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Google field tests (yet another) Facebook rival

Everyone is not your friend

Internet Security Threat Report 2014

Google has introduced yet another another answer to Facebook, rolling out a social networking "field trial" dubbed "Google+".

Mountain View describes the project as a means of connecting with people online more like you do "in real life".

"We’d like to bring the nuance and richness of real-life sharing to software," reads a blog post from Google senior vice president of engineering Vic Gundotra, the man who oversees the company's efforts to rival the social networking success of Facebook. "We want to make Google better by including you, your relationships, and your interests."

What goes unsaid is the project is also a way for Google to collect more information about what you like and who your friends and acquaintances are – information that can then be used to customize ads and search results. This is why Google is so determined to follow in Facebook's footsteps. Zuckerberg and company have somehow convinced the world to cough up personal information that not even Google has access to.

Before Google+, there was Google +1. And before that, there was Google Buzz. And here's the obligatory reference to Orkut: it's big in Brazil, you know. Or at least it used to be.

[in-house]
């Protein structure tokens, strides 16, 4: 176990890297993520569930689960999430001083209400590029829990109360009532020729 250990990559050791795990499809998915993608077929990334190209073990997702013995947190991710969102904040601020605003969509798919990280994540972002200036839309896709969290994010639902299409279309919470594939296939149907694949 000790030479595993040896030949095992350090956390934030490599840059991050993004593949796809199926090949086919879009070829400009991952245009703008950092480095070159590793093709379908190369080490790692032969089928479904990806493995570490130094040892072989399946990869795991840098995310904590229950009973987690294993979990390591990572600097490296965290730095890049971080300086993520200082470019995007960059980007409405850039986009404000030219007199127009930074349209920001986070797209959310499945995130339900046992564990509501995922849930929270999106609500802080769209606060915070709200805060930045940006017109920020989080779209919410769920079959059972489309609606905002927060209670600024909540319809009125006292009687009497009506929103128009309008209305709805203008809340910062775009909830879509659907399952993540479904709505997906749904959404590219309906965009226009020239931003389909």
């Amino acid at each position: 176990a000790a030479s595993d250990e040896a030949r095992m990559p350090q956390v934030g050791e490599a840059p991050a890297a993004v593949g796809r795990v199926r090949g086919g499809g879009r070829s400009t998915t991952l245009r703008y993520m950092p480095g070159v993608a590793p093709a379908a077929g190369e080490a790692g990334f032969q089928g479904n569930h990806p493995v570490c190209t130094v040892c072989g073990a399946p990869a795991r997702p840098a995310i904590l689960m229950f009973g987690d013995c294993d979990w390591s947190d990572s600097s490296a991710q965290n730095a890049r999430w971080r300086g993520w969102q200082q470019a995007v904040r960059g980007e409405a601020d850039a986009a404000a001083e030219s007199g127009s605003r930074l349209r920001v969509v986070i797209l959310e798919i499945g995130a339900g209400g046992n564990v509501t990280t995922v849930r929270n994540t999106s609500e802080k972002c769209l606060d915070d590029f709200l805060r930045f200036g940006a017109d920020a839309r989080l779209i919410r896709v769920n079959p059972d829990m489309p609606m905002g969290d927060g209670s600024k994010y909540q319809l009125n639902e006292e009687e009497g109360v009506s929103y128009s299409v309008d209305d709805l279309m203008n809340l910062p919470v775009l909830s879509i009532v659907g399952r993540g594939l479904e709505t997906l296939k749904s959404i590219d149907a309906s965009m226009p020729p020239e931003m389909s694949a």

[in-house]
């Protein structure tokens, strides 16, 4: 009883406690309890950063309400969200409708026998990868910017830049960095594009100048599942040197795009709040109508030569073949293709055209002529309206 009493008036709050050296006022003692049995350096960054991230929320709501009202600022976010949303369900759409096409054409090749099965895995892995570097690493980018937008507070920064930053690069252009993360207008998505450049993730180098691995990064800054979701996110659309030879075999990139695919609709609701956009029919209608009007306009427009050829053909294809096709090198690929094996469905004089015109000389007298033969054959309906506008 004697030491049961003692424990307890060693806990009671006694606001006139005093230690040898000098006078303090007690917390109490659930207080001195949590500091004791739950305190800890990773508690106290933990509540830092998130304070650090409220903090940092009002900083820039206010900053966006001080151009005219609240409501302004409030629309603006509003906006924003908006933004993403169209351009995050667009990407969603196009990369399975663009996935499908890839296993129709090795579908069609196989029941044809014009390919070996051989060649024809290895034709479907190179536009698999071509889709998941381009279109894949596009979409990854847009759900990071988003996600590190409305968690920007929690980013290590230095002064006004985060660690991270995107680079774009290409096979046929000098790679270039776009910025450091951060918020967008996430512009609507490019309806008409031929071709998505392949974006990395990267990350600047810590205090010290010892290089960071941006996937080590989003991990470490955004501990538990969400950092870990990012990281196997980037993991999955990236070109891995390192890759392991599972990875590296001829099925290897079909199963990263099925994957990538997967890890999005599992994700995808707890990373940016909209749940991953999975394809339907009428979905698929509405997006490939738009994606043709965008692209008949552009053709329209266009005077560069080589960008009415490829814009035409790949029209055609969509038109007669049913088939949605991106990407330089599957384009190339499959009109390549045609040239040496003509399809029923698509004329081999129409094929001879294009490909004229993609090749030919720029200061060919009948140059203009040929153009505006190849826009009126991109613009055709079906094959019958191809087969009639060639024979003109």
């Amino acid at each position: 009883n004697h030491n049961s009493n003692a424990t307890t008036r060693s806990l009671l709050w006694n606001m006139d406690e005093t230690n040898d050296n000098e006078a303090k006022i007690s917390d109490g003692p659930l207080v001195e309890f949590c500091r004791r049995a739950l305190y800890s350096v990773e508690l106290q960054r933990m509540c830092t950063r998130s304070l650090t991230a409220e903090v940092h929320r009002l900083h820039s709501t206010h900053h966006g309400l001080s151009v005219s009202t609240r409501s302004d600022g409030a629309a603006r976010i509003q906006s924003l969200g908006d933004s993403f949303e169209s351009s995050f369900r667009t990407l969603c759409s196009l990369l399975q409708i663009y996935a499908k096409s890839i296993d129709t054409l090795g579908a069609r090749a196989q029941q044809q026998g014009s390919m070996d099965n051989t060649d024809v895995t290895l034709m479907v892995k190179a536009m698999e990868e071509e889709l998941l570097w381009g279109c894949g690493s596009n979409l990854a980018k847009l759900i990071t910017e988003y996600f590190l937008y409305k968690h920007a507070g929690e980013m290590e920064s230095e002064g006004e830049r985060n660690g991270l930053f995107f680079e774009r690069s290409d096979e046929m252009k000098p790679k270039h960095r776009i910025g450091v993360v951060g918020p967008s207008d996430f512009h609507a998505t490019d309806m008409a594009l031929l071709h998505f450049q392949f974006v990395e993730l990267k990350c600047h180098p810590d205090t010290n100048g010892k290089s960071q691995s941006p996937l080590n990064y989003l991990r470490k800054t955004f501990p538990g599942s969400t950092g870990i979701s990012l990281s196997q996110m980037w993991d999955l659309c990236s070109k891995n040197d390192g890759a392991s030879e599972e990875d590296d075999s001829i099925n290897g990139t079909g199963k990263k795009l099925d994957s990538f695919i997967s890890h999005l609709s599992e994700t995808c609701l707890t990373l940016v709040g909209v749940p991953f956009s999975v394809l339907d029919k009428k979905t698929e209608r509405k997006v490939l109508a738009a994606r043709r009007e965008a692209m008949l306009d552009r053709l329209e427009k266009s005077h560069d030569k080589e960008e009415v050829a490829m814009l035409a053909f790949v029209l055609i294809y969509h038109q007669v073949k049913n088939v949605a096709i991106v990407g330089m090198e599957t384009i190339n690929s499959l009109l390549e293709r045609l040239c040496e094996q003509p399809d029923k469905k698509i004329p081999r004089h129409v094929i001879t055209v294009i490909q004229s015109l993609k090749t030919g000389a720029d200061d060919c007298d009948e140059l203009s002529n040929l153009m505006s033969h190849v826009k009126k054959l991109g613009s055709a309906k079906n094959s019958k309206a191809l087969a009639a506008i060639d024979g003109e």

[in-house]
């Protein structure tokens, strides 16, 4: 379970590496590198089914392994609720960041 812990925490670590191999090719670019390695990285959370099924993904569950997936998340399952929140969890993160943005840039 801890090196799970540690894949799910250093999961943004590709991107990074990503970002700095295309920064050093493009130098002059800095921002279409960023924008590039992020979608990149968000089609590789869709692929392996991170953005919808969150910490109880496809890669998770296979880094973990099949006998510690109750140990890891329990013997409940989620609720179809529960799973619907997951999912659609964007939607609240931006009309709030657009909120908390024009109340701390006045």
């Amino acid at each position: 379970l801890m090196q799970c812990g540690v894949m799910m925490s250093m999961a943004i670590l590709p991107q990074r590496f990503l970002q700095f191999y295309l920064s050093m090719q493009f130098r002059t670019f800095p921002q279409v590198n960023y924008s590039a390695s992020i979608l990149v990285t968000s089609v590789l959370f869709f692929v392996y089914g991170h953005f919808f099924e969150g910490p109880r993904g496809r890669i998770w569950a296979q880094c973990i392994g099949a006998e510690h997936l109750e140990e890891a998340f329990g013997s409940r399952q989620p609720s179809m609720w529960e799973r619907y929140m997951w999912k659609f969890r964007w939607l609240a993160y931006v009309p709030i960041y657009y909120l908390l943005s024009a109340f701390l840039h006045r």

In an effort to create a viable alternative to Facebook, Mountain View has built Google+ around a platform dubbed Circles, which lets you readily create multiple social networks that operate separately from one another – something Facebook doesn't really believe in.

"The problem is that today’s online services turn friendship into fast food – wrapping everyone in 'friend' paper – and sharing really suffers," Gundotra writes, in a clear reference to Facebook. "From close family to foodies, we found that people already use real-life circles to express themselves, and to share with precisely the right folks. So we did the only thing that made sense: we brought [these social circles] to software."

On top of this, Google+ offers several sister services, including Sparks (a "news feed"–like service for sharing information with others) and Hangouts (for multi-person video chats). There's also a mobile client that lets you tag posts with your particular location, move photos and videos to and from your phone, and text chat across groups of friends people you know.

Mountain View is currently testing Google+ among a "small number of people", and if you're chosen for the trial, the company makes a point of saying the services "won't be perfect". You can sign up here to receive an email when the service goes live to world+dog. ®

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